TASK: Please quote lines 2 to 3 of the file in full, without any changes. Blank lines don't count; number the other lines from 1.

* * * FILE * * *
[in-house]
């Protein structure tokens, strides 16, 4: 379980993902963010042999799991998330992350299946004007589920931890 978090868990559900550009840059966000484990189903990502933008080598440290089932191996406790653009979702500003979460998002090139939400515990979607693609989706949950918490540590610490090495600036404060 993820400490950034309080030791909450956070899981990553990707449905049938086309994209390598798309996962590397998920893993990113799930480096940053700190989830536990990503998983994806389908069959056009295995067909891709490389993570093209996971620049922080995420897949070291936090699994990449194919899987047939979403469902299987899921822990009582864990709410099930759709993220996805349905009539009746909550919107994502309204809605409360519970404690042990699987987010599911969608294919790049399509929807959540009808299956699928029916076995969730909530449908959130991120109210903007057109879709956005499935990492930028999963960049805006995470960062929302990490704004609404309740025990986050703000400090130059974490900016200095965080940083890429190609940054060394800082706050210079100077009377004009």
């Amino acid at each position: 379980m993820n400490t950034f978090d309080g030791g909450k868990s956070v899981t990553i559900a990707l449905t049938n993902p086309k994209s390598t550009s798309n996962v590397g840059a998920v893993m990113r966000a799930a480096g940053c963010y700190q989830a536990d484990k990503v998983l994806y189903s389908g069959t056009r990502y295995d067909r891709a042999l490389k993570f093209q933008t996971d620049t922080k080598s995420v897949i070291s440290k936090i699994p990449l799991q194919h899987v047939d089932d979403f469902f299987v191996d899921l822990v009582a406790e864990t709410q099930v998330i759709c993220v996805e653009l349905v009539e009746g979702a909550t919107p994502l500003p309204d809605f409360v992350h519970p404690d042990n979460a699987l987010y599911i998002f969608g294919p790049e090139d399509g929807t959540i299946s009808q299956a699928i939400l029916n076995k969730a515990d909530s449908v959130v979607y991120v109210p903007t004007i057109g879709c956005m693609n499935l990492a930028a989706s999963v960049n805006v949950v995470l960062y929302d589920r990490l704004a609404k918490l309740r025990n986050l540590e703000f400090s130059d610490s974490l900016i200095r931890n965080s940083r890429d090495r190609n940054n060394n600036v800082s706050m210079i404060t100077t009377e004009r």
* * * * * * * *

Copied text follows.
């Protein structure tokens, strides 16, 4: 379980993902963010042999799991998330992350299946004007589920931890 978090868990559900550009840059966000484990189903990502933008080598440290089932191996406790653009979702500003979460998002090139939400515990979607693609989706949950918490540590610490090495600036404060 993820400490950034309080030791909450956070899981990553990707449905049938086309994209390598798309996962590397998920893993990113799930480096940053700190989830536990990503998983994806389908069959056009295995067909891709490389993570093209996971620049922080995420897949070291936090699994990449194919899987047939979403469902299987899921822990009582864990709410099930759709993220996805349905009539009746909550919107994502309204809605409360519970404690042990699987987010599911969608294919790049399509929807959540009808299956699928029916076995969730909530449908959130991120109210903007057109879709956005499935990492930028999963960049805006995470960062929302990490704004609404309740025990986050703000400090130059974490900016200095965080940083890429190609940054060394800082706050210079100077009377004009």
């Amino acid at each position: 379980m993820n400490t950034f978090d309080g030791g909450k868990s956070v899981t990553i559900a990707l449905t049938n993902p086309k994209s390598t550009s798309n996962v590397g840059a998920v893993m990113r966000a799930a480096g940053c963010y700190q989830a536990d484990k990503v998983l994806y189903s389908g069959t056009r990502y295995d067909r891709a042999l490389k993570f093209q933008t996971d620049t922080k080598s995420v897949i070291s440290k936090i699994p990449l799991q194919h899987v047939d089932d979403f469902f299987v191996d899921l822990v009582a406790e864990t709410q099930v998330i759709c993220v996805e653009l349905v009539e009746g979702a909550t919107p994502l500003p309204d809605f409360v992350h519970p404690d042990n979460a699987l987010y599911i998002f969608g294919p790049e090139d399509g929807t959540i299946s009808q299956a699928i939400l029916n076995k969730a515990d909530s449908v959130v979607y991120v109210p903007t004007i057109g879709c956005m693609n499935l990492a930028a989706s999963v960049n805006v949950v995470l960062y929302d589920r990490l704004a609404k918490l309740r025990n986050l540590e703000f400090s130059d610490s974490l900016i200095r931890n965080s940083r890429d090495r190609n940054n060394n600036v800082s706050m210079i404060t100077t009377e004009r």